My Imaginary Country

2022 [SPANISH]


Rotten Tomatoes Critics - Certified Fresh 93%
IMDb Rating 7.2 10 291

Plot summary

March 22, 2023 at 11:29 PM


Patricio Guzmán

Top cast

720p.WEB 1080p.WEB
761.16 MB
Spanish 2.0
24 fps
1 hr 22 min
P/S ...
1.38 GB
Spanish 2.0
24 fps
1 hr 22 min
P/S ...

Movie Reviews

Reviewed by / 10

Reviewed by gricey_sandgrounder 8 / 10

A visceral viewing experience that will be the definitive portrayal of the Chilean protests

While I am aware of the Chilean protests, my knowledge was barely surface level.

As soon as I saw this film documentary, I am fully aware of not just how it all happened. But also how pivotal this is for the country in every way.

This is my first experience of director Patrizio Guzman's work and I have heard good things and it shows how much they love their country. Especially when they've making documentary films about their country for the last half century.

From the word go, you are already into the action, on the frontline and hearing directly from the people involved.

There is a lot of energy coming from both the interviewees and the filmed footage. Along with a well structured narrative, you get a pretty thorough look at the many things the whole is fighting for.

There are also some astonishing images caught on camera that will stay with you.

I would have liked an aspect that saw the other side contribute to the documentary. But considering the circumstances was never going to make that possible, it wasn't a major gripe.

This was a very raw viewing experience and felt like a definitive look at this event. The first-hand account of the action makes the imagery striking and the interviews are compelling. It further shows how passionate this part of the world is and makes any outsider truly understand what is happening over there.

Reviewed by Blue-Grotto 7 / 10

There are flames that consume, and there are those that nourish.

Mass demonstrations recently set Santiago and Chile on fire in a "marvelous chaos." A different kind of country is emerging from the ashes.

For over thirty years since the last dictatorship in Chile, conservative men retained their grip on power. They did not represent the country. What began as a protest over mass transit in Santiago grew into a broader movement for dignity, housing, pensions, health care, paid tuition, and equality for women. A violent repression followed. In the face of oppression what remains standing is hope, resilience, and marichiweu (a word of the Mapuche people that stands for "always the people will win." The changes to Chile's constitution are coming along with a new and long imagined future of true equality. It is the beginning of life rather than mere survival for the Chilean people.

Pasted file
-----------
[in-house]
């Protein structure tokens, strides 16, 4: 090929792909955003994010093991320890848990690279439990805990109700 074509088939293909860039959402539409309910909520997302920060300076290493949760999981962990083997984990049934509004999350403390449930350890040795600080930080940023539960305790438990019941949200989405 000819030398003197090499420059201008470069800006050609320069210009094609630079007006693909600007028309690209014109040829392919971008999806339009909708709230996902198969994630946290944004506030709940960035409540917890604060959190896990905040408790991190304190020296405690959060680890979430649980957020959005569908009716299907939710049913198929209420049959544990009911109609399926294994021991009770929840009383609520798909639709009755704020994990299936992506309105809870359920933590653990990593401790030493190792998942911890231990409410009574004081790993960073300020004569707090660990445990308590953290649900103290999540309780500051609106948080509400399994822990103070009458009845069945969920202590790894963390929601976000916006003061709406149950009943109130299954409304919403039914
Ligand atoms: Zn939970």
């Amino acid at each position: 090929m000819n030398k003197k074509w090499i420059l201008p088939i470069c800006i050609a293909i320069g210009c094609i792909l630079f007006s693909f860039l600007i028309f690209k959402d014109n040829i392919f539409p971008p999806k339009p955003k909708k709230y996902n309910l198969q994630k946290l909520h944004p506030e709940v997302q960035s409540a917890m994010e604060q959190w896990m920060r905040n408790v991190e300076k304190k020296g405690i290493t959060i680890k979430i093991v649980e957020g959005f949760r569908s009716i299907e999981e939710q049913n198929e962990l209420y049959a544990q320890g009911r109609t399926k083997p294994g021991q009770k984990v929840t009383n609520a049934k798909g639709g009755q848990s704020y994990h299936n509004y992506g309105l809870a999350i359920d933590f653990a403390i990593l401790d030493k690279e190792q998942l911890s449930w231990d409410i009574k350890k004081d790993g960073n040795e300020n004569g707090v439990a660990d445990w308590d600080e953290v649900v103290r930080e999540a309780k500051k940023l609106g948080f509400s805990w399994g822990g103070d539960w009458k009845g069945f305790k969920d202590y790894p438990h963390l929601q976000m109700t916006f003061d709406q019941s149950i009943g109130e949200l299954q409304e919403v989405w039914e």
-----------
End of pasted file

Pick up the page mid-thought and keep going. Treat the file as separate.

The most outstanding and mesmerizing documentary films I've ever seen, Nostalgia for the Light and The Pearl Button, are from veteran documentary filmmaker Patricio Guzman. First off, if you did not see either film, stop what you are doing right now and stream them on the nearest electronic device! These compelling and heartrending stories, the knowledge of Chilean affairs that they convey, and the beautiful cinematography from start to finish, will leave you spellbound and dazzled. While My Imaginary Country is not at the level of Guzman's previous films, it is still high quality coming from him. Guzman was filming during the 1973 coup against Salvador Allende and just gained in documentary filmmaking prowess since that time. My Imaginary Country combines interviews and commentary from his fellow activists as well as his own takes on the incendiary events that began in 2019 in Santiago. It first appeared at Cannes.

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